'The gloves are off,' says Rachel Notely on pipeline while Justin Trudeau takes heat at B.C. town hall

  'The gloves are off,' says Rachel Notely on pipeline while Justin Trudeau takes heat at B.C. town hall 'The gloves are off,' says Rachel Notely on pipeline while Justin Trudeau takes heat at B.C. town hall Prime Minister Justin Trudeau maintained his support of the Trans Mountain pipeline expansion Friday during a heated town hall in British Columbia, reiterating his stance that the project is in Canada’s national interest.

Leaving aside the odds on all of this working as advertised, it’s striking how much of an emphasis McKenna put on speed and predictability in her remarks. MORE: Trudeau hasn ’ t left himself any wiggle room on pipeline politics .

How Trudeau hasn ’ t left himself any wiggle room on pipeline politics . How B.C. and Alberta can get out of their trade war before it gets worse.

The symmetry—one green light, one red—looked tidy enough. But there was never any chance B.C. environmentalists would acquiesce to Trans Mountain out of gratitude for being spared Northern Gateway. So it couldn’t have been entirely unexpected when B.C. Premier John Horgan’s NDP government recently announced its plan to block any increase in diluted bitumen shipments—the sort that would flow in Kinder Morgan’s expanded pipeline—while it studies whether the sticky black stuff could be properly cleaned up if it ever spilled in coastal waters.

Trudeau might have hedged, played for time, weighed his words. But, in the Nanaimo, B.C., stop on the national town-hall tour that he happened to be on as Horgan made his move, the Prime Minister couldn’t have been blunter. “It is in the national interest to move forward with the Kinder Morgan pipeline, and we will be moving forward with the Kinder Morgan pipeline,” Trudeau told a room packed with loud anti-pipeline voices.

Note that he didn’t merely assert, for example, that the federal process that led to approving Kinder Morgan’s plan was valid, or maybe stress that the conditions are stringent. He didn’t just boast about his government’s commitment to spend $1.5 billion on a new Oceans Protection Plan. No, Trudeau specifically said Kinder Morgan’s pipeline is going to happen, and his choice of pronoun—“we will be moving forward”—was meaningful. It’s not somebody else’s pipeline.

Canada's PM talks tough on NAFTA, repeats he could walk away

  Canada's PM talks tough on NAFTA, repeats he could walk away Canada's PM talks tough on NAFTA, repeats he could walk awayCanadian Prime Minister Justin Trudeau took a tough line on NAFTA on Friday, repeating that he could walk away if he was not happy with talks to modernize a pact the United States contends needs major changes.

Prime Minister Justin Trudeau had to approve the Trans Mountain project because of his well-established pro- pipeline stance. As Chris Hall explains, Trudeau hasn ' t left himself much wiggle room with several other controversial files.

In part, this all goes back to his 2012 pledge in Calgary. In part, to the 2016 split-the-difference decision on Northern Gateway and Trans Mountain. And, in part, to the strategically crucial relationship between his federal Liberals and Alberta Premier Rachel Notley’s NDP. Trudeau has fulsomely credited Notley’s policy on pricing carbon as a necessary condition for approval of Kinder Morgan.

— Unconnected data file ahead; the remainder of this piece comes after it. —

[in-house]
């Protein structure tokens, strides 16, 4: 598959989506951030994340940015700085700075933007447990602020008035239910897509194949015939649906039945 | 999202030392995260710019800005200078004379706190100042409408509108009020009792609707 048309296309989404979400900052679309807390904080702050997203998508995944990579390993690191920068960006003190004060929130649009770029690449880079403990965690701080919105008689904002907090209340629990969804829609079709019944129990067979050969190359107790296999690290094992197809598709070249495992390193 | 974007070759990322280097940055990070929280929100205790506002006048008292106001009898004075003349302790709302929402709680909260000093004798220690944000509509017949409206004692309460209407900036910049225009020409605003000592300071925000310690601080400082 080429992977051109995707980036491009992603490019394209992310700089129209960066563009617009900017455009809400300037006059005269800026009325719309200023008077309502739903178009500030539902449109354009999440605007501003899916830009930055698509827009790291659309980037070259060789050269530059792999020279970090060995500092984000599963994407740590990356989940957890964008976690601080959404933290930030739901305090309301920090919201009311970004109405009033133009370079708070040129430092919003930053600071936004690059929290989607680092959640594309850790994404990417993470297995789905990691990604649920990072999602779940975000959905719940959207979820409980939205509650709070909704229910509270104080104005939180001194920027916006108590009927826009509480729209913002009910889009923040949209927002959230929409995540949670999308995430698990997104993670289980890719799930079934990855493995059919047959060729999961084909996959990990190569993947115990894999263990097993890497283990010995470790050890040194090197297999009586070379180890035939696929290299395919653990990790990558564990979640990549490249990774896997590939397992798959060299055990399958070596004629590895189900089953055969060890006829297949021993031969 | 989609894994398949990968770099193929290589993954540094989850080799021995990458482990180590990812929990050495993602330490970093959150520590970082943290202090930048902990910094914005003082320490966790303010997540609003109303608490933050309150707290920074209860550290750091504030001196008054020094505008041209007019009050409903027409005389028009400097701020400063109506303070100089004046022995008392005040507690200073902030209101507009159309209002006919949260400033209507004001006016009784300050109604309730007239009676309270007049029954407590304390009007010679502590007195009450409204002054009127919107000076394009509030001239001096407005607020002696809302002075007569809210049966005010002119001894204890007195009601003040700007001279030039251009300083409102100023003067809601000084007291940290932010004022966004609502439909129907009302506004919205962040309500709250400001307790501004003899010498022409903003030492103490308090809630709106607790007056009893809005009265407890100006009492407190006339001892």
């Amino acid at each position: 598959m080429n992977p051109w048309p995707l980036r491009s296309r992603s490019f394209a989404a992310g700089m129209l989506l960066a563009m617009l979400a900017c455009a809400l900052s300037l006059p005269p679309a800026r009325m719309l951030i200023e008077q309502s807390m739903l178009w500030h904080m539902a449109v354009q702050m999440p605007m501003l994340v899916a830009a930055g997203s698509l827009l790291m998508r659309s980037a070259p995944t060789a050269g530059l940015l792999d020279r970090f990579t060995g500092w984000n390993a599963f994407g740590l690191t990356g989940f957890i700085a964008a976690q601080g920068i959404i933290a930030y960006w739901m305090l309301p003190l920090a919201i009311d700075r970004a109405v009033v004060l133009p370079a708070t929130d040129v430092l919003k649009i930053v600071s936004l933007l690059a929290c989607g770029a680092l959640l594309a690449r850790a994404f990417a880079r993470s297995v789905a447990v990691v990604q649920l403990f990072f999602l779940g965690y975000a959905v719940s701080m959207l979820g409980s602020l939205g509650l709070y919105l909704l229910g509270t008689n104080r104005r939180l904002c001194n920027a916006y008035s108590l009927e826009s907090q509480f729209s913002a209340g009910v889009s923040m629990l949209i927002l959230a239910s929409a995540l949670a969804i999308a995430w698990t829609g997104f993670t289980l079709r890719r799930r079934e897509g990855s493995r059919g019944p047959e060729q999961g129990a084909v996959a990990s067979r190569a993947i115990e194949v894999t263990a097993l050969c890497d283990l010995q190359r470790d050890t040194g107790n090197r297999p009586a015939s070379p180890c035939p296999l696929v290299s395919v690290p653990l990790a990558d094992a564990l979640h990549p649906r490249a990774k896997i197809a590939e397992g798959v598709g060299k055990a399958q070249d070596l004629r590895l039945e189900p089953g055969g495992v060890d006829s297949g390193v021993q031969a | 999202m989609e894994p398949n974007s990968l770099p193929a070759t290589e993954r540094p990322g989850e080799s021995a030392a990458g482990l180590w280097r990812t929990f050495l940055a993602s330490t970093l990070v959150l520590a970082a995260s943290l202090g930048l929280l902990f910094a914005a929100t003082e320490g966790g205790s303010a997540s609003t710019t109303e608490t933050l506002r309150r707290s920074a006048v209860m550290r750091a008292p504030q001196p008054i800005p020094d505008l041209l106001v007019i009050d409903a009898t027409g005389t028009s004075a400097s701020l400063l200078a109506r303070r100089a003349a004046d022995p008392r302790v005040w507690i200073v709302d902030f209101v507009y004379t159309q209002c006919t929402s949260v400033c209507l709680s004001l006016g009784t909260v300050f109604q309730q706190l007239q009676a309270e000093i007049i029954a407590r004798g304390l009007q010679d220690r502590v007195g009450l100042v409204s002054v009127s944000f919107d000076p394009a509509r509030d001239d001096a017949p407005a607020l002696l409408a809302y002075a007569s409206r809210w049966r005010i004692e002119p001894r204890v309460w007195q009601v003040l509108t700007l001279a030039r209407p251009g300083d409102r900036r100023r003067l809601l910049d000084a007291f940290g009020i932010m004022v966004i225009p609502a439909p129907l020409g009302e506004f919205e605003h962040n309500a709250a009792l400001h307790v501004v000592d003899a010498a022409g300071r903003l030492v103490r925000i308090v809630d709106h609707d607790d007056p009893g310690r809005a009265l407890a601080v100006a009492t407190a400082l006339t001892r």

There’s no question that Notley’s approach to combatting climate change is indispensable to the Trudeau government’s signature push to impose a national price on carbon within this year. Still, Notley didn’t do Trudeau any favours by retaliating against Horgan’s bid to delay Kinder Morgan by ordering Alberta’s provincial alcohol regulator to halt about $70-million worth of B.C. wine imports.

Alberta’s high-profile move against Okanagan wine puts Horgan on the defensive, making the ongoing behind-the-scenes efforts by Trudeau and some of his top officials to defuse the situation that much more difficult. A senior federal official told Maclean’s that while they hope tensions ease, on the fundamental point that regulating interprovincial pipelines is squarely in federal jurisdiction, “we will not bend.”

Not bending isn’t a comfortable posture for a politician like Trudeau, who typically casts himself as classic bridge-building Liberal centrist, capable of leaning left or right as circumstances demand. Looked at in the narrow context of this week’s news, he’s has been put in a tough spot by two feuding premiers. Seen in the wider frame of the past six years, though, he has methodically established both a personal stance and a political strategy on the fault line between environmental awareness and energy economics. Now, he must stand his ground.

Chantal Hébert: Trudeau lacks means for a quick end to the Alberta-B.C. pipeline feud

  Chantal Hébert: Trudeau lacks means for a quick end to the Alberta-B.C. pipeline feud Chantal Hébert: Trudeau lacks means for a quick end to the Alberta-B.C. pipeline feud Editor’s note: The opinions in this article are the author’s, as published by our content partner, and do not necessarily represent the views of MSN or Microsoft.In the escalating feud between Alberta and B.C. over the expansion of Kinder Morgan’s Trans Mountain pipeline, Prime Minister Justin Trudeau is — for now — a referee without a whistle.Much as he might want to call an end to the hostilities between the NDP governments of the two provinces, he lacks the means to enforce a quick timeout between them.

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Jagmeet Singh not picking sides in pipeline battle .
Jagmeet Singh not picking sides in pipeline battle Federal NDP Leader Jagmeet Singh is refusing to take sides in the British Columbia-Alberta pipeline feud.Environmental policy resolutions are set to take up a large amount of real estate at the party's convention in Ottawa this weekend.But Singh wouldn't take the side of either of the NDP premiers currently at odds over the proposed expansion of the Kinder Morgan Trans Mountain pipeline.Instead, he opted for diplomacy."Premier Notley is doing exactly what she promised to do,"  Singh told CBC Radio's The House.